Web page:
There is no controlling precedent directly on point in the Fifth Circuit. The Sixth Circuit, in United States v. Rosenbarger, 536 F.2d 715 (6th Cir. 1976), held that: "Only one offense is charged under the terms of § 1202(a)(1) regardless of the number of firearms involved, absent a showing that the firearms were stored or acquired at different times or places." 536 F.2d at 721 (emphasis added). In Rosenbarger, however, the court did not allow separate convictions because on the facts as stipulated by the prosecution and defense counsel, the possession of all the firearms was at the same time and place.

15

The Seventh Circuit was faced with this issue in McFarland v. Pickett, 469 F.2d 1277 (7th Cir. 1972), and United States v. Calhoun, 510 F.2d 861 (7th Cir. 1975). That circuit, like the Sixth Circuit, held that absent a showing that two firearms were stored or acquired at different times or places, there is only one offense.

16

The Eighth Circuit, in determining the allowable unit of prosecution in United States v. Kinsley, 518 F.2d 665 (8th Cir. 1975), after a full analysis of the legislative history and the statutory scheme, found the statute to be ambiguous. Citing United States v. Bass, 404 U.S. 336, 92 S.Ct. 515, 30 L.Ed.2d 488 (1971), the Eighth Circuit resolved the ambiguity in favor of the accused. Thus, it held that simultaneous possession of several firearms constituted one offense. The court, however, was careful to point out that: "The proof at trial showed that appellants were in possession of the four firearms at a single time and place." Id. at 666.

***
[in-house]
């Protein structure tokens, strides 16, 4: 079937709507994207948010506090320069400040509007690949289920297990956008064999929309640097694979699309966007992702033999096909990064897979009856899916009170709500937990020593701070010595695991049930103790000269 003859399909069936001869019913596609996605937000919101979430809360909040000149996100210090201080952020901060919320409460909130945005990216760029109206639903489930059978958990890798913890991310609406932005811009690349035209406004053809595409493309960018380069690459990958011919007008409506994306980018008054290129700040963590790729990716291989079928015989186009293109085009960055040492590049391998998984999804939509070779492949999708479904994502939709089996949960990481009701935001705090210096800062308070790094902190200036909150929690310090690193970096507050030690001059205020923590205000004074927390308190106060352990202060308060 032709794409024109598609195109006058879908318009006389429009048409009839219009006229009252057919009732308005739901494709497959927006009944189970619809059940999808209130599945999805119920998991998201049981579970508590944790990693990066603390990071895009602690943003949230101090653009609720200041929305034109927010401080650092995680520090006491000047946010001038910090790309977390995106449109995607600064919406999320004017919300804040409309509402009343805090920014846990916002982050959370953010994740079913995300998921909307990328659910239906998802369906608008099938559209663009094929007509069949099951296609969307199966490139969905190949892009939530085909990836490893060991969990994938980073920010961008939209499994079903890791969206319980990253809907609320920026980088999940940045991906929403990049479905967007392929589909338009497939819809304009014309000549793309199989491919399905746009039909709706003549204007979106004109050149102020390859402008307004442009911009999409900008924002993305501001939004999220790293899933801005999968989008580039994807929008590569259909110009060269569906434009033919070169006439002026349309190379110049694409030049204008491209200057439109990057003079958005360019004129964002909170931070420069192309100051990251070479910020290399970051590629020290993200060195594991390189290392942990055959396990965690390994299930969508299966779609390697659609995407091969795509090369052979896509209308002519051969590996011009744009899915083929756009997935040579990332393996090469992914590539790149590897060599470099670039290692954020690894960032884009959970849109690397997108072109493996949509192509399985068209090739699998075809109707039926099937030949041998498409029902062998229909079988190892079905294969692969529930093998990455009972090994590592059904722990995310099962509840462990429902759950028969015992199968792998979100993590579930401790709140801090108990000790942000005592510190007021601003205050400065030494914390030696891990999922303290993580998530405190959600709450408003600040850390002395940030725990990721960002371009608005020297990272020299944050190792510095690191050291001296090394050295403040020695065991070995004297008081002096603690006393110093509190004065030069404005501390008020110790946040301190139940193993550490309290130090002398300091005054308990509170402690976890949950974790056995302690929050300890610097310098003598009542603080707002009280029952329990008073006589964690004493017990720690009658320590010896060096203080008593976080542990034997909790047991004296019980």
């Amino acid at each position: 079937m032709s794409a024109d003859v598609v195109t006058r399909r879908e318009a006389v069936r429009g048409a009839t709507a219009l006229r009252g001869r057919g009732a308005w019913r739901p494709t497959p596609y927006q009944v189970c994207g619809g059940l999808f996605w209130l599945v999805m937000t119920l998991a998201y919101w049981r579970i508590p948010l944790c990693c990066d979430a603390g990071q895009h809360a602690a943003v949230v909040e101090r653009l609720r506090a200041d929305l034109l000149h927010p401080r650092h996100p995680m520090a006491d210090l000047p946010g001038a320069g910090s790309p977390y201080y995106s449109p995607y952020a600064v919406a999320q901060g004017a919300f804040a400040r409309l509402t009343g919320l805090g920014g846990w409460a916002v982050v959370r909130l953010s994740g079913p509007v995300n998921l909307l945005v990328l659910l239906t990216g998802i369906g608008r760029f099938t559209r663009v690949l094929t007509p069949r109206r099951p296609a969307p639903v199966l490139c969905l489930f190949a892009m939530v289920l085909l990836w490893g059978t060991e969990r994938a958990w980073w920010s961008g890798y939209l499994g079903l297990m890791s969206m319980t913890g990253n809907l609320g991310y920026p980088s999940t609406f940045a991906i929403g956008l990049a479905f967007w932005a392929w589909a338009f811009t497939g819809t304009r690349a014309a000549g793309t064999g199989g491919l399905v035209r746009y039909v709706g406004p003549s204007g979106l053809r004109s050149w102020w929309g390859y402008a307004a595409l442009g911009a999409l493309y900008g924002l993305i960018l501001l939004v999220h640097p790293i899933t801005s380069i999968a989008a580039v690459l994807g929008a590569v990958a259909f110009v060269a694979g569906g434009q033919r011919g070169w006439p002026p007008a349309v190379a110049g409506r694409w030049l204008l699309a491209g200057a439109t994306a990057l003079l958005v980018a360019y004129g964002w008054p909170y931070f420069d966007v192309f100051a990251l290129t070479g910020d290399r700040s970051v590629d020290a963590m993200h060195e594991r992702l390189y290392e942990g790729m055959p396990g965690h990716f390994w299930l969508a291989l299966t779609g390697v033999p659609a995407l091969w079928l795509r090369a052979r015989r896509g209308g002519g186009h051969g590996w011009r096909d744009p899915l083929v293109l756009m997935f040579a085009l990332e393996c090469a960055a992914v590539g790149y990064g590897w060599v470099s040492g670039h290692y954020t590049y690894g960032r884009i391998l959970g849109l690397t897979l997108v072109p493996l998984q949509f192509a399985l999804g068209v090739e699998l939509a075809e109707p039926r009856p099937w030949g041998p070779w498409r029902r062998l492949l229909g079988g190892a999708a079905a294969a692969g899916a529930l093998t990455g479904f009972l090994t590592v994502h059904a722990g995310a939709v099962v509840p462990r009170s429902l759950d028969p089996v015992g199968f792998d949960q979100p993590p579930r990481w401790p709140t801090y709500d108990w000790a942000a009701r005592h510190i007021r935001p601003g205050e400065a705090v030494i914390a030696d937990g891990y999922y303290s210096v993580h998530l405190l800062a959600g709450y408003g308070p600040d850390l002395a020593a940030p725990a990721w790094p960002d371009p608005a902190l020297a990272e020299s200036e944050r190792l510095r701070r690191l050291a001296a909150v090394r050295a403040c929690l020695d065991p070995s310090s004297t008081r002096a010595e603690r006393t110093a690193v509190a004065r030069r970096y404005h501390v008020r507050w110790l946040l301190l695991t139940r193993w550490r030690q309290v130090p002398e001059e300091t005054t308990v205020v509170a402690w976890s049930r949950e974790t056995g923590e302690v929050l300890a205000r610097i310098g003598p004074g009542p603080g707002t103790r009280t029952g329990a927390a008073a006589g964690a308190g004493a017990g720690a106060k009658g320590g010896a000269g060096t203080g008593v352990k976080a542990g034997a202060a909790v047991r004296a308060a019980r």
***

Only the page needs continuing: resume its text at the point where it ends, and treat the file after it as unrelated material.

17

The Sixth, Seventh, and Eighth Circuits follow the rule that the government may not treat each of several firearms simultaneously possessed as a separate unit of prosecution under 18 U.S.C. App. § 1202(a)(1).1

18

In the Fifth Circuit, although we have not ruled directly on the issue, several cases have predicted the holding that we make today.2 This court addressed a similar issue in United States v. Gilbert, 573 F.2d 346 (5th Cir. 1978). There, the defendant was convicted of two counts of theft from an interstate freight shipment and of two counts of possession of the goods stolen therefrom, in violation of 18 U.S.C. § 659. Count I of the indictment charged the theft of two coils of galvanized steel that were in shipment from Ohio to Tyler, Texas, and Count II charged possession of the two stolen coils. Count III charged the theft of four coils of galvanized steel that were in shipment from Michigan to Houston, Texas, and Count IV charged possession of the four stolen coils. The trial court sentenced Gilbert to concurrent seven-year sentences on Counts I and II and to concurrent seven-year sentences on Counts III and IV, the two sets of concurrent sentences to run consecutively.